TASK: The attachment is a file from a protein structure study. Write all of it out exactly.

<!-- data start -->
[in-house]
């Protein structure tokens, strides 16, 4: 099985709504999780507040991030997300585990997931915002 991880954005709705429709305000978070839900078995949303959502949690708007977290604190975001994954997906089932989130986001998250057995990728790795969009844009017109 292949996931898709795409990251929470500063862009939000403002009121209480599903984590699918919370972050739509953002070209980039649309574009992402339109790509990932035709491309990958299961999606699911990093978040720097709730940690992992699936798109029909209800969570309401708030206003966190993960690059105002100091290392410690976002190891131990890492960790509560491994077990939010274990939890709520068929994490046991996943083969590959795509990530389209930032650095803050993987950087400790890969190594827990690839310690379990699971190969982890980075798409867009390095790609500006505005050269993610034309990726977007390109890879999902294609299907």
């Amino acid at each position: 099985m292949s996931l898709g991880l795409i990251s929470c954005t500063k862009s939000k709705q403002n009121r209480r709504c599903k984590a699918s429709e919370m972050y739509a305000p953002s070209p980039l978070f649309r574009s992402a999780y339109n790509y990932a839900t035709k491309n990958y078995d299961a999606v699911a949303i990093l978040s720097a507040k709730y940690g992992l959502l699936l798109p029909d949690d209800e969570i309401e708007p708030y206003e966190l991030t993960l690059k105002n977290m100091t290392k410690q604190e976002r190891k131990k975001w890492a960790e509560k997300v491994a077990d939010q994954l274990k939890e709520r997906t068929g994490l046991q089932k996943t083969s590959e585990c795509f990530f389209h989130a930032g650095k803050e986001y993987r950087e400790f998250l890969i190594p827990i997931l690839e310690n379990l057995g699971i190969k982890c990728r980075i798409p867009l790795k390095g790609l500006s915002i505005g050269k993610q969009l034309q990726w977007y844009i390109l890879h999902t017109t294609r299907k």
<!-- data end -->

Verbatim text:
[in-house]
């Protein structure tokens, strides 16, 4: 099985709504999780507040991030997300585990997931915002 991880954005709705429709305000978070839900078995949303959502949690708007977290604190975001994954997906089932989130986001998250057995990728790795969009844009017109 292949996931898709795409990251929470500063862009939000403002009121209480599903984590699918919370972050739509953002070209980039649309574009992402339109790509990932035709491309990958299961999606699911990093978040720097709730940690992992699936798109029909209800969570309401708030206003966190993960690059105002100091290392410690976002190891131990890492960790509560491994077990939010274990939890709520068929994490046991996943083969590959795509990530389209930032650095803050993987950087400790890969190594827990690839310690379990699971190969982890980075798409867009390095790609500006505005050269993610034309990726977007390109890879999902294609299907």
């Amino acid at each position: 099985m292949s996931l898709g991880l795409i990251s929470c954005t500063k862009s939000k709705q403002n009121r209480r709504c599903k984590a699918s429709e919370m972050y739509a305000p953002s070209p980039l978070f649309r574009s992402a999780y339109n790509y990932a839900t035709k491309n990958y078995d299961a999606v699911a949303i990093l978040s720097a507040k709730y940690g992992l959502l699936l798109p029909d949690d209800e969570i309401e708007p708030y206003e966190l991030t993960l690059k105002n977290m100091t290392k410690q604190e976002r190891k131990k975001w890492a960790e509560k997300v491994a077990d939010q994954l274990k939890e709520r997906t068929g994490l046991q089932k996943t083969s590959e585990c795509f990530f389209h989130a930032g650095k803050e986001y993987r950087e400790f998250l890969i190594p827990i997931l690839e310690n379990l057995g699971i190969k982890c990728r980075i798409p867009l790795k390095g790609l500006s915002i505005g050269k993610q969009l034309q990726w977007y844009i390109l890879h999902t017109t294609r299907k």